Marxism Point Of View in The Great Gatsby
The Great Gatsby uses characters to talk about the oppressor and the oppressing of people through rich socialites and poor people in New York City through the ideas of wealth, education, money, class, power, and the American dream through the viewpoint of Marxism. Marxism is an ideology seen through the story using the characters that are rich like Gatsby and Tom Buchanan are either old or new money, but you also have poor characters like Daisy and Nick who don’t have any of their own money or just money. This book has a Marxism view touching on human behaviors.
Within Marxism, there are two classes within society which are the upper class and the lower class which is evident in the Great Gatsby. The upper class is called the bourgeois which are characters like Gatsby and tom. The lower class is often referred to by Marxism as the proletariat which is the working-class people. This quote gives insight into how the two classes develop, “They were careless people, Tom and Daisy—they smashed up things and . . . then retreated into their money . . . and let other people clean up the mess they had made.” (Fitzgerald 6). This shows the two different classes in society. Some people have enough money to not care because they don’t have to clean it up or do the work to make the money. The two-class is extremely evident in the story. This quote expresses how many class effects are life, “In my younger . . . years my father gave me some advice . . . “Whenever you feel like criticizing anyone . . . just remember that all the people in this world haven’t had the advantages that you’ve had.” Some people were born into money which is the old money people. They will never have the burden of making money or being rich because they were born with this. The way people have raised changes with money involves. How you ended up being an adult and what you do depends on the money you had growing up. The fact that the two-class system was taught you have money, or you don’t, ‘I told that boy about the ice.’ Myrtle raised her eyebrows in despair at the shiftlessness of the lower orders. ‘These people! You have to keep after them all the time.’ She looked at me and laughed pointlessly… (Fitzgerald 32). Myrtle is a working-class woman having an affair with Tom, so she isn’t rich by any means. How myrtle is portrayed in a bad light cause of her social standing in society. The human behavior of people is rich thinking they can oppress the poor people because they don’t have money. The two Class system is working through this novel to touch on topics about classism within America and human behavior within society.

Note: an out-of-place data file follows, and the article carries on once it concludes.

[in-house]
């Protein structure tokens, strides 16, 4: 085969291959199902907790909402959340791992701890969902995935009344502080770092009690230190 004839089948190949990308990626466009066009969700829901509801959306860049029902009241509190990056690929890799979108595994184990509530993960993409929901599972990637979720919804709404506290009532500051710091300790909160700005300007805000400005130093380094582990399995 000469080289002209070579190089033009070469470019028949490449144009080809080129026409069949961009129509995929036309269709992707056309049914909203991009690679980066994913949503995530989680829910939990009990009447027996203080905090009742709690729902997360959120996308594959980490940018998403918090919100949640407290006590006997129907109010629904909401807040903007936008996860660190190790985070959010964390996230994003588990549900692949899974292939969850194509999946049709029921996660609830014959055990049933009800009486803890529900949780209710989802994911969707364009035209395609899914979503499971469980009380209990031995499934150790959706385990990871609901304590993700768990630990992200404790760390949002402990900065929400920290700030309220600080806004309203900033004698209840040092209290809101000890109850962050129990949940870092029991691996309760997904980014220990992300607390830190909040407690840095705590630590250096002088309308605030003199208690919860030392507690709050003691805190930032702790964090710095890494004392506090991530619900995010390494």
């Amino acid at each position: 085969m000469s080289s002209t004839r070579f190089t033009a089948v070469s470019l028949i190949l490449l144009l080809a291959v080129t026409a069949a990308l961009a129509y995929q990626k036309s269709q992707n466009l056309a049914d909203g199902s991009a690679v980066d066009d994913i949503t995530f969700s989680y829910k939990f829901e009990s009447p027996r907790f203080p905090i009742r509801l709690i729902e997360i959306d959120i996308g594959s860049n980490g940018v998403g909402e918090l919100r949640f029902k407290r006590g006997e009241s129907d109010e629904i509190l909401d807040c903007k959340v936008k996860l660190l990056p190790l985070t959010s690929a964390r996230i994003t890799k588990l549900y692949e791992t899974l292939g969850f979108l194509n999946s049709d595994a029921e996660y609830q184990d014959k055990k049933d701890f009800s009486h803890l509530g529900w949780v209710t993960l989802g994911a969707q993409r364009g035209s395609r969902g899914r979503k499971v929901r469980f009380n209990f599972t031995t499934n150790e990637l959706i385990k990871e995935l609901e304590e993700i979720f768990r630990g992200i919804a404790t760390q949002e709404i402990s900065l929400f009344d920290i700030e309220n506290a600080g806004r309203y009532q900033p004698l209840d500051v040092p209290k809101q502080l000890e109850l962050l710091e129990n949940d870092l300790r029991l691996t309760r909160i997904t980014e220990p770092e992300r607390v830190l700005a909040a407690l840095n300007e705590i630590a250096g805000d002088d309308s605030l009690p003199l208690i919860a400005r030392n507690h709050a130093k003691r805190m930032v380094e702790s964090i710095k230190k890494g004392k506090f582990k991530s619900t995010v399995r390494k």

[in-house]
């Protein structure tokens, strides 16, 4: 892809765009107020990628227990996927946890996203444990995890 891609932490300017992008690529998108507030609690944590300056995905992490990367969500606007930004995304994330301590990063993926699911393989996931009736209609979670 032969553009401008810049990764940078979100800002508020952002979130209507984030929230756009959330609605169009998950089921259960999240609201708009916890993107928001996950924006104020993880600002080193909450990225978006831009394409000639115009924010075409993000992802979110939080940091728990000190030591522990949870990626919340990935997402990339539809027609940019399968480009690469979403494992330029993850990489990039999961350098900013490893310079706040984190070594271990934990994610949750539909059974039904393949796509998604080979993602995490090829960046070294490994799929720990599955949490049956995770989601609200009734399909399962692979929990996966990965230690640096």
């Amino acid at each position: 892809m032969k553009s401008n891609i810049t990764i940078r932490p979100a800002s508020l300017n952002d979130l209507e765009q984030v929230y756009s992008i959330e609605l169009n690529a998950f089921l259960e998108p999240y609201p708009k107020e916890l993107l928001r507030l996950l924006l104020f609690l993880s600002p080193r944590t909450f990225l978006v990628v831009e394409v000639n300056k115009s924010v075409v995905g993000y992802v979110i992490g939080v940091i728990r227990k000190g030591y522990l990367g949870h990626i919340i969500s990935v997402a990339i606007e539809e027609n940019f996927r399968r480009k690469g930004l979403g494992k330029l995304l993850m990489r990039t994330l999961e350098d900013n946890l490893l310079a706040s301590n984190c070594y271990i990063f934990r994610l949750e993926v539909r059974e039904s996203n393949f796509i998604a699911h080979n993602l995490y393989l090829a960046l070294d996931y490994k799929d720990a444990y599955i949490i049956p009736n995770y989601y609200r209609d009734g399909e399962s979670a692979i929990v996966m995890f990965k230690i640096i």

The ideas of wealth and money being very important in this place that you are either born or you work for money till death, the two-class system makes it hard for the working class to become as rich they ever have to revolt or stay the same. This quote shows how much money affects how you were raised, “I am still a little afraid of missing something if I forget that, as my father snobbishly suggested, and I snobbishly repeat, a sense of the fundamental decencies is parceled out unequally at birth.” (Fitzgerald 2). These even kids see the two-class system and that where they are either taught that they have money or will have to work till they die. The thought of always striving for something else that you don’t have ultimately have like happiness leads to death. The facts are here about wealth being something that heard not just seen, ‘Her voice is full of money,’ he said suddenly. That was it. I’d never understood before. It was full of money – that was the inexhaustible charm that rose and fell in it, the jingle of it, the cymbals’ song of it… high in a white palace the king’s daughter, the golden girl… (Fitzgerald 99). The class system is put there by rich people to oppress people. There are signs of wealth throughout this book like the green light that he sees in the beginning. The people making big money are oppression people making very little money and you see this throughout the novel